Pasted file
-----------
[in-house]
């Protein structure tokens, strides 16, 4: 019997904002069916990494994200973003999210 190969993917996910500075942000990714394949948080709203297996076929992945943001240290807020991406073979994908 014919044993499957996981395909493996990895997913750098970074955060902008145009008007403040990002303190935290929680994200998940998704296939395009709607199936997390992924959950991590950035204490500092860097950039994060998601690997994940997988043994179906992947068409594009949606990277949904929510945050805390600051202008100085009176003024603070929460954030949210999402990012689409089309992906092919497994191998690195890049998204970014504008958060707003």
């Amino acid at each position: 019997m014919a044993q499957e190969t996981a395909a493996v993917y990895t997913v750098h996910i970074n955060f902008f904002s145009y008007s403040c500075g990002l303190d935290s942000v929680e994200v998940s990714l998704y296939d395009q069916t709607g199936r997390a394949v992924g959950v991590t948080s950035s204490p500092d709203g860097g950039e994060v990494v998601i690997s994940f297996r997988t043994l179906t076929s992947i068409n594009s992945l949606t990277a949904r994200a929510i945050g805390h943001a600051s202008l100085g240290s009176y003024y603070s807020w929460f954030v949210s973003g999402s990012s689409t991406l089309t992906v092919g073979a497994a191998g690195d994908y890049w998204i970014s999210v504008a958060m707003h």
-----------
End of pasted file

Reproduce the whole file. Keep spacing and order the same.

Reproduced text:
[in-house]
């Protein structure tokens, strides 16, 4: 019997904002069916990494994200973003999210 190969993917996910500075942000990714394949948080709203297996076929992945943001240290807020991406073979994908 014919044993499957996981395909493996990895997913750098970074955060902008145009008007403040990002303190935290929680994200998940998704296939395009709607199936997390992924959950991590950035204490500092860097950039994060998601690997994940997988043994179906992947068409594009949606990277949904929510945050805390600051202008100085009176003024603070929460954030949210999402990012689409089309992906092919497994191998690195890049998204970014504008958060707003």
């Amino acid at each position: 019997m014919a044993q499957e190969t996981a395909a493996v993917y990895t997913v750098h996910i970074n955060f902008f904002s145009y008007s403040c500075g990002l303190d935290s942000v929680e994200v998940s990714l998704y296939d395009q069916t709607g199936r997390a394949v992924g959950v991590t948080s950035s204490p500092d709203g860097g950039e994060v990494v998601i690997s994940f297996r997988t043994l179906t076929s992947i068409n594009s992945l949606t990277a949904r994200a929510i945050g805390h943001a600051s202008l100085g240290s009176y003024y603070s807020w929460f954030v949210s973003g999402s990012s689409t991406l089309t992906v092919g073979a497994a191998g690195d994908y890049w998204i970014s999210v504008a958060m707003h």